More than a third of security professionals say their security spending is being deployed on the wrong technologies, according to a survey released Tuesday by SafeNet, a data protection company.
Despite continued investments in network perimeter defenses, 35 percent of 230 security professionals in the United States said they weren't confident they were using the right technologies to secure high-value data, according to the survey by the Belcamp, Md. firm.
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That finding surprised SafeNet's Chief Strategy Officer Tsion Gonen. "They're telling us in the same sentence, 'We know it's not working, we think we will be breached, but we're going to continue to do a lot of the same,'" he said in an interview.
"That's the definition of insanity," he said. "Doing the same thing over and over again and expecting a different result."
[See also: The new perimeter.]
While investing to shore up their perimeter defenses, a majority of those surveyed predicted dire consequences if their defenses are penetrated. More than half (59 percent) said their data would not be safe once the perimeters were breached, according to the study.
Moreover, almost two-thirds (65 percent) said they expect to suffer a data breach in the next three years.
Nevertheless, fully 74 percent believe their perimeter defenses are effective in keeping unauthorized users from reaching their data, though 31 percent acknowledged that those defenses had been breached in the past.
Although an overwhelming 95 percent of the security pros revealed that they either maintained or increased spending on perimeter security, more than half felt that their organizations weren't spending enough on security.
SafeNet researchers also found skepticism about the security industry's ability to protect them from network marauders. Only 19 percent were confident in the industry's ability to protect their organizations from data breaches -- and nearly half (49 percent) were unconvinced that the industry could thwart the threats now facing them.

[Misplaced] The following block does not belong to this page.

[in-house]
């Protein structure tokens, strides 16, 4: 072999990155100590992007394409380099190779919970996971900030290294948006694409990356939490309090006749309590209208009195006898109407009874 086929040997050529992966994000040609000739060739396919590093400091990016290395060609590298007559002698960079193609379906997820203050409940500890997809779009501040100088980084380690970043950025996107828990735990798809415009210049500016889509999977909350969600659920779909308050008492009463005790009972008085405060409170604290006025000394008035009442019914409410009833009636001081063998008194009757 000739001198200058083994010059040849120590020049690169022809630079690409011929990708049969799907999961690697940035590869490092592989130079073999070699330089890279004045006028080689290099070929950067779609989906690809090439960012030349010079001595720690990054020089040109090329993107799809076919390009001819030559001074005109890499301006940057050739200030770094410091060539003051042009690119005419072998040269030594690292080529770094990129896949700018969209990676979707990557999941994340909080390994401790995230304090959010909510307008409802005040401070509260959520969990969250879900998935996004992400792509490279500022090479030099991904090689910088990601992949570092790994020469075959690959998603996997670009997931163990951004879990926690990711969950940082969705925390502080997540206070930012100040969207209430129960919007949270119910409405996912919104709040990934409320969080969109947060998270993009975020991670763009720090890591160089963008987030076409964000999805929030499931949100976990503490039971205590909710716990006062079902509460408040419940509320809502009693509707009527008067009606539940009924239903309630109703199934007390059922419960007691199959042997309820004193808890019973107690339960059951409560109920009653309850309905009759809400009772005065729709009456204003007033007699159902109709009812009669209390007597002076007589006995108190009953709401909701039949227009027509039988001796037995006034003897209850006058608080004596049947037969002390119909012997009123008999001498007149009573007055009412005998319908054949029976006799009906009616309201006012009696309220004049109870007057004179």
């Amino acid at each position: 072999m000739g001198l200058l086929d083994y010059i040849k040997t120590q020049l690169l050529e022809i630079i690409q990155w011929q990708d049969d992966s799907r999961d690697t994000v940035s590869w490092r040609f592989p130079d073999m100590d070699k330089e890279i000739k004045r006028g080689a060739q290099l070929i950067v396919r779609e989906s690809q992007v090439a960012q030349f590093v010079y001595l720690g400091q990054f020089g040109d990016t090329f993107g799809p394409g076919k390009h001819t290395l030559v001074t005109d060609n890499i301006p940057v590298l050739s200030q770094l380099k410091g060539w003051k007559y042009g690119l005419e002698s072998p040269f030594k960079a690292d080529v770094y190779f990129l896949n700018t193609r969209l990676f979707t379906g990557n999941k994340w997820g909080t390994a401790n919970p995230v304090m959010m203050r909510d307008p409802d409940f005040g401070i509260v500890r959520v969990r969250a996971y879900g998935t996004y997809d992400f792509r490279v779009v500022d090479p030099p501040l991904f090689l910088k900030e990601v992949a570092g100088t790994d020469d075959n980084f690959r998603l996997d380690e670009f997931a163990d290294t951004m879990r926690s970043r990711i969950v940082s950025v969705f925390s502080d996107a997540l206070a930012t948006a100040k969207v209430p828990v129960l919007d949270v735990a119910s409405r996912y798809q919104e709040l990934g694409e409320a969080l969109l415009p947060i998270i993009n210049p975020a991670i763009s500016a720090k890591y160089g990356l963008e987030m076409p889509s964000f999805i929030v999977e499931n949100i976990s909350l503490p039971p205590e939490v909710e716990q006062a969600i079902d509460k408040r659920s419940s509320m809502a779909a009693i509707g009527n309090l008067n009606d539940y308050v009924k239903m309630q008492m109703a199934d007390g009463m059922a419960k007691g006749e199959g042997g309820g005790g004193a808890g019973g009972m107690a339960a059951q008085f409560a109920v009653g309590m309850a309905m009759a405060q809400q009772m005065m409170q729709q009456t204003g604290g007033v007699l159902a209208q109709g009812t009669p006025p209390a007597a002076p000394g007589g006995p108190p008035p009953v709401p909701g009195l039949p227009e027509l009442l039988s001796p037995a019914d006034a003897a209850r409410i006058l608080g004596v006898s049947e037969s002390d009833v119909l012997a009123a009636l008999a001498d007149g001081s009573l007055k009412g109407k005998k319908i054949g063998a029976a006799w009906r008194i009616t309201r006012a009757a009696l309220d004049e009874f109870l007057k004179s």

Many organizations are in a state of denial over current cyber threats, Gonen said. "When will this denial stage end?" he asked. "I think it's going to end in a painful manner for many organizations."
Perimeter defenses could protect data well in the days of limited access to that data, but that's not the case any more, he said. "Everybody has access and data is everywhere -- in the cloud, on a laptop, on a phone."
"This makes life for people after access to that data much easier because the concept of a perimeter is dissolving altogether," he said. "I'm not saying it's dead, but it's not doing really well."
Organizations should accept that they'll be breached and protect their data based on that assumption, he said. "It's easy to get into a bank," he said. "What's hard is getting to the money, because it's in a safe."
Not everyone agrees with Gonen's analysis. "Better perimeter solutions are needed that are effective and workable," George Tubin, a senior security strategist with Trusteer, a Boston-based cyber security company said in an interview.
"That's the direction we need to go instead of throwing up our hands and saying, 'Let's figure out what to do after the breaches happen because we can't stop them,'" he said.
The new perimeter is made up of the endpoints of the network, he added. "That's where the battleground is," he said. "You have to beat the criminals there and not allow them to compromise that device."
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This story, "Security pros say their companies invest in the wrong technologies" was originally published by CSO.